Building hope Career opportunity: A program for young people seeking to improve their lives offers training in construction skills, employment and a future.

March 10, 1996|By Lorraine Mirabella | Lorraine Mirabella,SUN STAFF

In a former garage with concrete floors and cinder block walls, a couple of dozen teen-agers and twentysomethings armed with hammers and hacksaws are thinking big.

Eugene Warren wants to start his own business. Devron Dennis wants to build his own house -- preferably in a field near a stream. Wendell Fowlkes, Tayon Dixon and Carlisa Mitchell envision lucrative trades: as plumber, carpenter, electrician.

No matter that many who've come to this construction training program are high school dropouts with 9th- or 10th-grade educations and few prospects for decent-paying jobs.

Every morning at 7: 30, they arrive at a three-story, brick building on South Poppleton Street in Southwest Baltimore in hopes of building futures as solid as the storage sheds they're fashioning from wood.

Thanks to an $800,000 grant from the U.S. Department of Housing and Urban Development, they have a shot -- at high school diplomas, lifelong skills, permanent jobs. The grant went to Community Building Group Ltd., a Pigtown-based, non-profit developer of affordable housing, and to Capital Service Management Inc., which trains and helps place teen-agers in construction trades. Together, the two businesses run CBG Youthbuild, a two-year training program for 27 18- to 24-year-olds.

Kathleen McDonald, president of CBG, and Phinis Jones, president of CSMI, scoured the city to find trainees, going door-to-door, working with counselors at vocational schools, leaving information packets with churches and community associations.

"We were looking for young people who had been through difficult times and were ready to do something to get on with their lives," Ms. McDonald said. "We were determined to find young people who had made the decision they were ready to do something better."

Some had never before picked up a hammer and nails. But those skills can be taught. To remain in a program with more applicants than permanent slots, the students have had to show more than an aptitude for working with power tools. They've had to display a positive attitude and a commitment to stick with the program, come in on time and help others.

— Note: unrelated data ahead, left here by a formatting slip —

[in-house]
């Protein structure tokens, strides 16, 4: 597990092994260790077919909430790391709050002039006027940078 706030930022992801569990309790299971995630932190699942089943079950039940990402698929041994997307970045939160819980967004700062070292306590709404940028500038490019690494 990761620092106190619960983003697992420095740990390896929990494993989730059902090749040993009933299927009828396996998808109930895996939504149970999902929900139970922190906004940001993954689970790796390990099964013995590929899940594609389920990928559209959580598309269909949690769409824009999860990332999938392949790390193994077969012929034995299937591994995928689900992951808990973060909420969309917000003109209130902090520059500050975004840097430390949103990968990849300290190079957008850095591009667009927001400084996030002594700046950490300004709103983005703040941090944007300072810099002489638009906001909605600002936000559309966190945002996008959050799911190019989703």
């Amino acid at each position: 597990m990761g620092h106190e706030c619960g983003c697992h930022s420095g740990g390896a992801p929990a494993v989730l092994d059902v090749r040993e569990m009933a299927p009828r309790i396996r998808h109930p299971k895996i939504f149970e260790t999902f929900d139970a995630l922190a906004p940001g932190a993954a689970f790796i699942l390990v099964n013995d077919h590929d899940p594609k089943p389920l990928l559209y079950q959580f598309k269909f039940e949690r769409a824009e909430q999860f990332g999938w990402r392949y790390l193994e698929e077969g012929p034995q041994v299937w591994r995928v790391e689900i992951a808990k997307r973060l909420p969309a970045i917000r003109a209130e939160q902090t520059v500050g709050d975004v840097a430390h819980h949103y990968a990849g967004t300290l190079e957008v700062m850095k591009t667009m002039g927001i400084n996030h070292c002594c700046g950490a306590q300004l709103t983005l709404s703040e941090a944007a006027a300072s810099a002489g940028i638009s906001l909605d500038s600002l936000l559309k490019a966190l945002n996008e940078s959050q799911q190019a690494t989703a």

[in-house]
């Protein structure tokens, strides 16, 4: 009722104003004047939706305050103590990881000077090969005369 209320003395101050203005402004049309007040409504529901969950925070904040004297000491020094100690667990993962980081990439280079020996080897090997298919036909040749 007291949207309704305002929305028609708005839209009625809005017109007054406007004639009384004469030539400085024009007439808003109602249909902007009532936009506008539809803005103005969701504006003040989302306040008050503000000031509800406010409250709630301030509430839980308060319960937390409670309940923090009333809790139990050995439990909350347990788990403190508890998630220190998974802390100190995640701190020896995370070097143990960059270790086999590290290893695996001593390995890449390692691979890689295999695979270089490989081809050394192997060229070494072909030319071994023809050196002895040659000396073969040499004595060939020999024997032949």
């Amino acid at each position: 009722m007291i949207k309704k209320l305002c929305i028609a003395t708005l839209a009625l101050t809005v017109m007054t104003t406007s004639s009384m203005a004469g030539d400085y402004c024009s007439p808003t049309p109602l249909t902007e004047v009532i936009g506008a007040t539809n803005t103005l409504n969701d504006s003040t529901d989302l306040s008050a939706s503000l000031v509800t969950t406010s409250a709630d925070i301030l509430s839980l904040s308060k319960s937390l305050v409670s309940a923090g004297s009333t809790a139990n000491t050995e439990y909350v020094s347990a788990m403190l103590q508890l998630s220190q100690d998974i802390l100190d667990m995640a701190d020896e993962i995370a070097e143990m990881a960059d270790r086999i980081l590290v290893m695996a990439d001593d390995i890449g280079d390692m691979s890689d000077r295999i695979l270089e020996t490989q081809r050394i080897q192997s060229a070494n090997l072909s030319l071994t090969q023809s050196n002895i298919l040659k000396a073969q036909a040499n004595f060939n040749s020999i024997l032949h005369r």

When orientation started at the beginning of February, 47 applicants showed up, those who had made the first cut of 100 interviewed. Some found the requirements too stringent. Thirty-two remain, among them seven women.

Under the watchful eyes of three instructors, the students will get a year of both classroom and hands-on training. From there, they will move onto construction sites, such as the Eubie Blake Place houses Ms. McDonald is building and rehabbing on West Lexington Street, and from there, into full-time jobs. Along the way, they can go to classes to get high school equivalency diplomas.

Subcontractors who hire trainees get a subsidy to help pay salaries, paid for through the HUD grant. Subcontractors sign agreements to hire students for appropriate openings once they successfully complete the training.

"The intent from day one is that they will remain with the contractor" -- who benefits despite hiring someone young and inexperienced, Mr. Jones said. "They've been trained and have good work habits. For employers, if they can find a good employee, the subsidy becomes secondary."

But first, the basics. Learning how to hold a hammer. Getting to work on time. Understanding the importance of a quarter-inch.

On a Monday morning, students dressed in jeans and sweat suits split into groups. Those in the first-floor workshop built PTC frames for storage sheds, learning to use a square and measure lengths of wood. Sawdust flew as the sounds of power saws and drills filled the building.

Before entering the program, Damion Love, 19, had no high school diploma and just hung around the house in East Baltimore.

"I had nothing going for me," he said. "Without a GED, I couldn't get a job anywhere."

Now, set on becoming a plumber, he forces himself awake at 6 a.m. each day and rides two buses across town. "At the end, I will have a job. I want to have stability for me and my family. I'm looking toward the future."

Another student, Carlisa Mitchell, 18, hopes to gain experience as an electrician, a trade she found she liked while attending Mergenthaler Vocational-Technical High School, where she graduated last year.

"After I complete a job, I can look back and say, 'I did that,' " she said.

Richard Sterrett, 18, of East Baltimore, said the program has helped him strengthen his math skills, which he will rely on to become a carpenter.

"You get to be creative," said Mr. Sterrett, a 1995 graduate of Carver Vocational-Technical High School. "It's a real challenge. You get to know you're putting something together."

Instructor Edward Barnes said some struggled with the new skills in the beginning.

"But we will not go ahead until everyone understands," said Mr. Barnes, bearded and dressed in flannel. "Those who get it early help the others."

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